How to detect a supernova

Just now, somewhere in the universe, a star exploded. There goes another one. In fact, a supernova occurs every second or so in the observable universe, and there is one on average every 25 to 50 years in a galaxy the size and age of the Milky Way. Yet we’ve never actually been able to watch one happen from its first violent moments. Of course, how would we? There are hundreds of billions of stars close enough that we could watch the supernova explosion break through the surface of the star. But we’d have to have our best telescopes focused on the right one at precisely the right time to get meaningful data.

Suffice it to say, the odds of that happening are astronomically low. But what if we could anticipate a supernova before its light reached us? That may seem impossible. After all, nothing travels faster than the speed of light, right? As far as we know, yes. But in a race, fast doesn’t matter if you take a detour while someone else beelines it for the finish line. For exactly that reason, photons don’t win the supernova race to Earth. Neutrinos do. Here’s why. There are two types of supernova.

Type 1 is when a star accumulates so much matter from a neighboring star, that a runaway nuclear reaction ignites and causes it to explode. In type 2, the star runs out of nuclear fuel, so the gravitational forces pulling in overwhelm the quantum mechanical forces pushing out, and the stellar core collapses under its own weight in a hundredth of a second. While the outer reaches of the star are unaffected by the collapsed core, the inner edges accelerate through the void, smash into the core, and rebound to launch the explosion. In both of these scenarios, the star expels an unparalleled amount of energy, as well as a great deal of matter.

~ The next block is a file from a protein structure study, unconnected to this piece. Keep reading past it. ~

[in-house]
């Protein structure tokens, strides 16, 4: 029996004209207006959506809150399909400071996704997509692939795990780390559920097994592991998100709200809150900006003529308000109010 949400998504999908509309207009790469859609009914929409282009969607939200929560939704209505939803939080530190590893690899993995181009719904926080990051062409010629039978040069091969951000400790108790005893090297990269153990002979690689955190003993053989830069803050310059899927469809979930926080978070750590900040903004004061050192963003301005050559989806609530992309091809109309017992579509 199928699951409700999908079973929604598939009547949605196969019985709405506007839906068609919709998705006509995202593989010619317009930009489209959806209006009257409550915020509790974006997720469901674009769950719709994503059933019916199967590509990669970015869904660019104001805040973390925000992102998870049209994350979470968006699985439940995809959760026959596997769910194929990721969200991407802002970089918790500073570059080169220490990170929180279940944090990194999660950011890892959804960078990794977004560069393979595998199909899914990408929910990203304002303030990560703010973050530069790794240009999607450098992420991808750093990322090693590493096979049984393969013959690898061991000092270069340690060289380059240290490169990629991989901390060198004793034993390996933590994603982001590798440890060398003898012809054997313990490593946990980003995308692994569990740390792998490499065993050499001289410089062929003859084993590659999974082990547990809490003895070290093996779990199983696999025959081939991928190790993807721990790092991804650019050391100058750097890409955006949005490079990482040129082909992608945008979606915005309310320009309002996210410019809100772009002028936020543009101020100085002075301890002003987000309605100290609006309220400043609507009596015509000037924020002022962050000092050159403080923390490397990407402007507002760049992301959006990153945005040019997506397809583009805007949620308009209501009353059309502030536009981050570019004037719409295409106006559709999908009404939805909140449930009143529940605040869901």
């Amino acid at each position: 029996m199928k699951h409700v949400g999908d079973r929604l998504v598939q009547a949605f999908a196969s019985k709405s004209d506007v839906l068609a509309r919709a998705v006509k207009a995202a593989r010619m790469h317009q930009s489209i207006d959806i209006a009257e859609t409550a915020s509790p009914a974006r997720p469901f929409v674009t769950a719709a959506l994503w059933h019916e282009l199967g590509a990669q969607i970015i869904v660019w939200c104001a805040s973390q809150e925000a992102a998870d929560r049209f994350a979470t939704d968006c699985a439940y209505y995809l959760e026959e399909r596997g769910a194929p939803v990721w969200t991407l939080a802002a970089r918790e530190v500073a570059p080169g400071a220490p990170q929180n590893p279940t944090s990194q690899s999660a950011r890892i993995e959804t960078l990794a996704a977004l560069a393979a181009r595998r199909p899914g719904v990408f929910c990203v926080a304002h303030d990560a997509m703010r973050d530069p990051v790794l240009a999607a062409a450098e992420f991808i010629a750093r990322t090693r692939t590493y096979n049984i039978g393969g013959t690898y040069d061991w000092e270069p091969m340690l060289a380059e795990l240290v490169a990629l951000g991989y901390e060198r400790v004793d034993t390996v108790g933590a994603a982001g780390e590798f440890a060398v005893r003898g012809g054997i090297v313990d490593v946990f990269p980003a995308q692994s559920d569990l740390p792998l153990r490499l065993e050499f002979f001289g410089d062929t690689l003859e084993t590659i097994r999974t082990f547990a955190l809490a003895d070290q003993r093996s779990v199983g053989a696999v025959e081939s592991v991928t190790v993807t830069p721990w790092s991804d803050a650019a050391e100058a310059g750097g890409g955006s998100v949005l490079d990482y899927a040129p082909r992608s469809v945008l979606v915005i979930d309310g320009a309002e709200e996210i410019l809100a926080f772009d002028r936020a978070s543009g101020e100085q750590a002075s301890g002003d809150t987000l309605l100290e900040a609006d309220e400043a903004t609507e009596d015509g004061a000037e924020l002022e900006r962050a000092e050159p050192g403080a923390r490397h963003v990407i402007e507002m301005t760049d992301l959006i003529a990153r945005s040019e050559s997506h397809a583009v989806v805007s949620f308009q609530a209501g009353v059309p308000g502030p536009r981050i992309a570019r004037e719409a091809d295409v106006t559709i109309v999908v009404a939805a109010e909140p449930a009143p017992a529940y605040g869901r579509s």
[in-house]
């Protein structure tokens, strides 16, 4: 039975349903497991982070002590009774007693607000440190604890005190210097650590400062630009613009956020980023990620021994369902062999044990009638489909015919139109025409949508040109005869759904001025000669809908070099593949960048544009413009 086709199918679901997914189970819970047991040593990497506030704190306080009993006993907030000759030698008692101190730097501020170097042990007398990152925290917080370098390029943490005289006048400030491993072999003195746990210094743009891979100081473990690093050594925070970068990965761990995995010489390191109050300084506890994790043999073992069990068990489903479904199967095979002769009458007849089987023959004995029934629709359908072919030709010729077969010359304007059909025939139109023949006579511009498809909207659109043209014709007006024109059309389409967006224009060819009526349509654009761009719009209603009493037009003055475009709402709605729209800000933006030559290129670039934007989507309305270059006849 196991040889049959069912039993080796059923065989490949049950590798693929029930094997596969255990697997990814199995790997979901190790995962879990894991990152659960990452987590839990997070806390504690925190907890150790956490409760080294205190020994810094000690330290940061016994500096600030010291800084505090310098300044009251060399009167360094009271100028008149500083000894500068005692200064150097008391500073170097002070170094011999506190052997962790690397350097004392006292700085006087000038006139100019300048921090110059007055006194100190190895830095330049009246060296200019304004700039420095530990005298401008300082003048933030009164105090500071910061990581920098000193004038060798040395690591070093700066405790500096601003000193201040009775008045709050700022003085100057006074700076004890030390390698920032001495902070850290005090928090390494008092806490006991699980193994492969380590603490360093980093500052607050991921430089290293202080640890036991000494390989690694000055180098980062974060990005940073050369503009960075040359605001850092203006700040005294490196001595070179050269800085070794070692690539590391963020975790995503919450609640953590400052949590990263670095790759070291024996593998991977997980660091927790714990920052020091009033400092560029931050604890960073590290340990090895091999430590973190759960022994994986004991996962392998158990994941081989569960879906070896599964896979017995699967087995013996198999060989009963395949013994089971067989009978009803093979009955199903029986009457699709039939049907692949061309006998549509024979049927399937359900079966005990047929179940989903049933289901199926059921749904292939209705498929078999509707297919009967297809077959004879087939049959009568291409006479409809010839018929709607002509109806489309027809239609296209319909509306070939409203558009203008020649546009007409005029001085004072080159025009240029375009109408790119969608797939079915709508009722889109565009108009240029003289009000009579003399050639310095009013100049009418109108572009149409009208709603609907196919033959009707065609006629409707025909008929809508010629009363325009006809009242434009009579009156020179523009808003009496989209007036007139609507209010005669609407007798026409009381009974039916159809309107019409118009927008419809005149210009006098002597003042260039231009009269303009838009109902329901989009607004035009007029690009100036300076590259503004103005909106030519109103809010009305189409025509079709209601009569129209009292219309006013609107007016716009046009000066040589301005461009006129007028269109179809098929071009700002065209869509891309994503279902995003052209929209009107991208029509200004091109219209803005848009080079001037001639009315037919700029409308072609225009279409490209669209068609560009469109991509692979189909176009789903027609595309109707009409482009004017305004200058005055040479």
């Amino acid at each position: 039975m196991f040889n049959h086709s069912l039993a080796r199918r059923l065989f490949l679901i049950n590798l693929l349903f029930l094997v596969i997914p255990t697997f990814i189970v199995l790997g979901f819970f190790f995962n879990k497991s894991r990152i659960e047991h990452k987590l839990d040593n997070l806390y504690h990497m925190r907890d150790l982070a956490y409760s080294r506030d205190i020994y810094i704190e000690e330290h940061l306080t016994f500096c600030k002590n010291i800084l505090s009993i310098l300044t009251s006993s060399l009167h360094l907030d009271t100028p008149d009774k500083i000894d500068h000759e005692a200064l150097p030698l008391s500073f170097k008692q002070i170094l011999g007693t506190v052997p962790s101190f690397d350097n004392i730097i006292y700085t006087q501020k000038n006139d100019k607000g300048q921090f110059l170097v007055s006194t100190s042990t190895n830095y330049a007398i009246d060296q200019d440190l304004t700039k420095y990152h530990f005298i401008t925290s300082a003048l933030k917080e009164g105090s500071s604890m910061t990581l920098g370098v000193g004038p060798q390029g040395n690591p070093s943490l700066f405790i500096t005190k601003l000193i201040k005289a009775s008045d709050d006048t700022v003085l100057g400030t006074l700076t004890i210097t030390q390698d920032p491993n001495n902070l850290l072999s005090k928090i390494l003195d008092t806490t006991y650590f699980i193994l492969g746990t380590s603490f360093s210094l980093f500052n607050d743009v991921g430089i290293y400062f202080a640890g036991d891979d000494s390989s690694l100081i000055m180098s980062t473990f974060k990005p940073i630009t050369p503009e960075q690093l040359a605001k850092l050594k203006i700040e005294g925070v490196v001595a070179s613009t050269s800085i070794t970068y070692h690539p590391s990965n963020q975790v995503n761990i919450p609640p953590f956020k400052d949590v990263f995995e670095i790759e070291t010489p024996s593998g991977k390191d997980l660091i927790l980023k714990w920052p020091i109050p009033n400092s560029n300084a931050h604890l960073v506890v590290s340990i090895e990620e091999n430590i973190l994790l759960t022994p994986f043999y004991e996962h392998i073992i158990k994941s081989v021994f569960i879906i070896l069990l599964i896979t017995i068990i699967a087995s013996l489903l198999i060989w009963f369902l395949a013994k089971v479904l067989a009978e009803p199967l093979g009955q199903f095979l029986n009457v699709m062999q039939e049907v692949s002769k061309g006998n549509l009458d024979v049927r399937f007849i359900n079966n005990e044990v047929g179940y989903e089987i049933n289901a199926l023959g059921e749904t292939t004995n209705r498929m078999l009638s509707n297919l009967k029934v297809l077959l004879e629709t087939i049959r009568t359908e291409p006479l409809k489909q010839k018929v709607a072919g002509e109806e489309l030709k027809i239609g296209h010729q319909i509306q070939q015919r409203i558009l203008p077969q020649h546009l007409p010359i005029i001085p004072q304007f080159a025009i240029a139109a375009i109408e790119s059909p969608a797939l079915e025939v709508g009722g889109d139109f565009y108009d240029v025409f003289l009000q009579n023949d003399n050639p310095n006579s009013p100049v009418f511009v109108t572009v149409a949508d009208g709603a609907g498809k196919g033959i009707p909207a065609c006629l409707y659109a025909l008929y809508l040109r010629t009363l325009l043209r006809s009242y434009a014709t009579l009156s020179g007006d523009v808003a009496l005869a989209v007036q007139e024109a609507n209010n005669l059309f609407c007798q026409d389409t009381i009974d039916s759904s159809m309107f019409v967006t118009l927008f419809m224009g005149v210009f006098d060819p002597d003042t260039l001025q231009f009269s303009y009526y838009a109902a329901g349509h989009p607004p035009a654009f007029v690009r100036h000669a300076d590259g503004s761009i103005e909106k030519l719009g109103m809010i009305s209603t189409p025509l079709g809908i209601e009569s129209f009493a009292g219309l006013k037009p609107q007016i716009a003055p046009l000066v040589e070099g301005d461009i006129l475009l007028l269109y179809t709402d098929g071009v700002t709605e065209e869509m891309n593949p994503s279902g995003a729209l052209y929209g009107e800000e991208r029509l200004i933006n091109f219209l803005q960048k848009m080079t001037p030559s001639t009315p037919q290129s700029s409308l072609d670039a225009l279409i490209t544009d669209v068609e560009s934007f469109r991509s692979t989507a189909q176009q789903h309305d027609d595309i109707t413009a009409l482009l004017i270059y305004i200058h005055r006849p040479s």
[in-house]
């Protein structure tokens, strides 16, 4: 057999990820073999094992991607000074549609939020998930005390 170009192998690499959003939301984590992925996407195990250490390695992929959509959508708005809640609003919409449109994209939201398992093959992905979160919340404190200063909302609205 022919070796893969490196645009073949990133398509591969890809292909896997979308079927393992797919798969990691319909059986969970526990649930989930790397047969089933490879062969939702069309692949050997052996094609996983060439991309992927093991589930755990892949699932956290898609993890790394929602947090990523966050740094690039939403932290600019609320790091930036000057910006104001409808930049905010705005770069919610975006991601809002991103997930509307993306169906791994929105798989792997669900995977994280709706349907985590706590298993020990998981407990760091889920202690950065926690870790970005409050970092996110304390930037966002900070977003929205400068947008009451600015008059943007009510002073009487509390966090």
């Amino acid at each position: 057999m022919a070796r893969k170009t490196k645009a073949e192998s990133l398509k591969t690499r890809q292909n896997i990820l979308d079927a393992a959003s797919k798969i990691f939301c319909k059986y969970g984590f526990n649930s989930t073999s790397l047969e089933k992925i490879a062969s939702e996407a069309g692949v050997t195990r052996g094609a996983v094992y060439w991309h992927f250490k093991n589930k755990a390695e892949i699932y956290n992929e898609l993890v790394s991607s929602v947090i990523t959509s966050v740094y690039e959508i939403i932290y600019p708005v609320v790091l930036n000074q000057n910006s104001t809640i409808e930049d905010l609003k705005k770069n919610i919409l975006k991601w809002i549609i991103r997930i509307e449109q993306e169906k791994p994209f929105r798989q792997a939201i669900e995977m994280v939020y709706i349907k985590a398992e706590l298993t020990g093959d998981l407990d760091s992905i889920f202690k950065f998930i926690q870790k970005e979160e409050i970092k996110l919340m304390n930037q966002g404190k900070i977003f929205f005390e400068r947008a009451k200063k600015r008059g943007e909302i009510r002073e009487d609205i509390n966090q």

In fact, all atoms heavier than nickel, including elements like gold and silver, only form in supernova reactions. In type 2 supernovae, about 1% of the energy consists of photons, which we know of as light, while 99% radiates out as neutrinos, the elementary particles that are known for rarely interacting with anything. Starting from the center of the star, the exploding matter takes tens of minutes, or even hours, or in rare cases, several days, to reach and break through the surface of the star.

However, the neutrinos, thanks to their non-interactivity, take a much more direct route. By the time there is any visible change in the star’s suface, the neutrinos typically have a several hour head start over the photons. That’s why astronomers and physicists have been able to set up a project called SNEWS, the Supernova Early Warning System. When detectors around the world pick up bursts of neutrinos, they send messages to a central computer in New York. If multiple detectors receive similar signals within ten seconds, SNEWS will trigger an alert warning that a supernova is imminent.

Aided by some distance and direction information from the neutrino detectors, the amateur astronomers and scientists alike will scan the skies and share information to quickly identify the new galactic supernova and turn the world’s major telescopes in that direction.

The last supernova that sent detectable neutrinos to Earth was in 1987 on the edge of the Tarantula Nebula in the large Magellanic Cloud, a nearby galaxy. Its neutrinos reached Earth about three hours ahead of the visible light. We’re due for another one any day now, and when that happens, SNEWS should give you the opportunity to be among the first to witness something that no human has ever seen before.

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